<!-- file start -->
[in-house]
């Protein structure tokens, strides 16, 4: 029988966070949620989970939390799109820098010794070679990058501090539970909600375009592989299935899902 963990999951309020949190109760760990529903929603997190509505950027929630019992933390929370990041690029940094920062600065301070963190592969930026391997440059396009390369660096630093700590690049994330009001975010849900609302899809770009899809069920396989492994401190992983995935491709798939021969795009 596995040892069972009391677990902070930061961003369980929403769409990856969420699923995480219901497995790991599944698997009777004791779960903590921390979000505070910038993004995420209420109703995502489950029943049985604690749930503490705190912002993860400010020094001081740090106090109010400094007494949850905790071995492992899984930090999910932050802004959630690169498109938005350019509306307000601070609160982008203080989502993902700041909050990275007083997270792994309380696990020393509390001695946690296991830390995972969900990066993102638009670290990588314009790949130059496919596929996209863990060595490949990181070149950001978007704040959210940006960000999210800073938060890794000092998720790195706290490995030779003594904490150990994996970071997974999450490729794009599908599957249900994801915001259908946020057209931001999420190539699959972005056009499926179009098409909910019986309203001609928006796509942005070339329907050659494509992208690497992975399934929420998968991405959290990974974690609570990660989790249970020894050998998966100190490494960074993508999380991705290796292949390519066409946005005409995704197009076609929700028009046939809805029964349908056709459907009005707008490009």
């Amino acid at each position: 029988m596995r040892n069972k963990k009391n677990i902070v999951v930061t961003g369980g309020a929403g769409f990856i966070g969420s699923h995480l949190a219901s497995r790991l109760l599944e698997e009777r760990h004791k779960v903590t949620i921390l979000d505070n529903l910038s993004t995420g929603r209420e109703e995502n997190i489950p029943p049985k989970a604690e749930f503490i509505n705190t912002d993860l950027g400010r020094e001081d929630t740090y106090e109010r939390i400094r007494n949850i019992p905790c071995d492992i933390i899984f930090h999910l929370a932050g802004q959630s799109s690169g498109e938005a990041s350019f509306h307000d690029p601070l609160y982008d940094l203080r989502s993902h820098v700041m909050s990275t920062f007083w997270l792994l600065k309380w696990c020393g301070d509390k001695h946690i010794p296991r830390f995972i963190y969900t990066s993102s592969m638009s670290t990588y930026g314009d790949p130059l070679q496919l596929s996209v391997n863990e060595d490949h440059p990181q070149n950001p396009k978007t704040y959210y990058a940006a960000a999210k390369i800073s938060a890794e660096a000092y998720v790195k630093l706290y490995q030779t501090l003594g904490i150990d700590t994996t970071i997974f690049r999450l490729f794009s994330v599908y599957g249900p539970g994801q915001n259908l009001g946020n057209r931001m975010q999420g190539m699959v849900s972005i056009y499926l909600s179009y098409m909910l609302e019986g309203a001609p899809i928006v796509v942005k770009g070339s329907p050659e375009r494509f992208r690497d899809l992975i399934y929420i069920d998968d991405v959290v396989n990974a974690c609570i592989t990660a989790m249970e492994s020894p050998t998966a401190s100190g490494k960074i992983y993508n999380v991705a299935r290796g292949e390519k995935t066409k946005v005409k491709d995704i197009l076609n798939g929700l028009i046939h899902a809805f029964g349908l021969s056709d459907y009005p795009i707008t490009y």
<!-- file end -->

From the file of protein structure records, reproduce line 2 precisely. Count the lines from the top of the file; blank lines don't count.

């Protein structure tokens, strides 16, 4: 029988966070949620989970939390799109820098010794070679990058501090539970909600375009592989299935899902 963990999951309020949190109760760990529903929603997190509505950027929630019992933390929370990041690029940094920062600065301070963190592969930026391997440059396009390369660096630093700590690049994330009001975010849900609302899809770009899809069920396989492994401190992983995935491709798939021969795009 596995040892069972009391677990902070930061961003369980929403769409990856969420699923995480219901497995790991599944698997009777004791779960903590921390979000505070910038993004995420209420109703995502489950029943049985604690749930503490705190912002993860400010020094001081740090106090109010400094007494949850905790071995492992899984930090999910932050802004959630690169498109938005350019509306307000601070609160982008203080989502993902700041909050990275007083997270792994309380696990020393509390001695946690296991830390995972969900990066993102638009670290990588314009790949130059496919596929996209863990060595490949990181070149950001978007704040959210940006960000999210800073938060890794000092998720790195706290490995030779003594904490150990994996970071997974999450490729794009599908599957249900994801915001259908946020057209931001999420190539699959972005056009499926179009098409909910019986309203001609928006796509942005070339329907050659494509992208690497992975399934929420998968991405959290990974974690609570990660989790249970020894050998998966100190490494960074993508999380991705290796292949390519066409946005005409995704197009076609929700028009046939809805029964349908056709459907009005707008490009």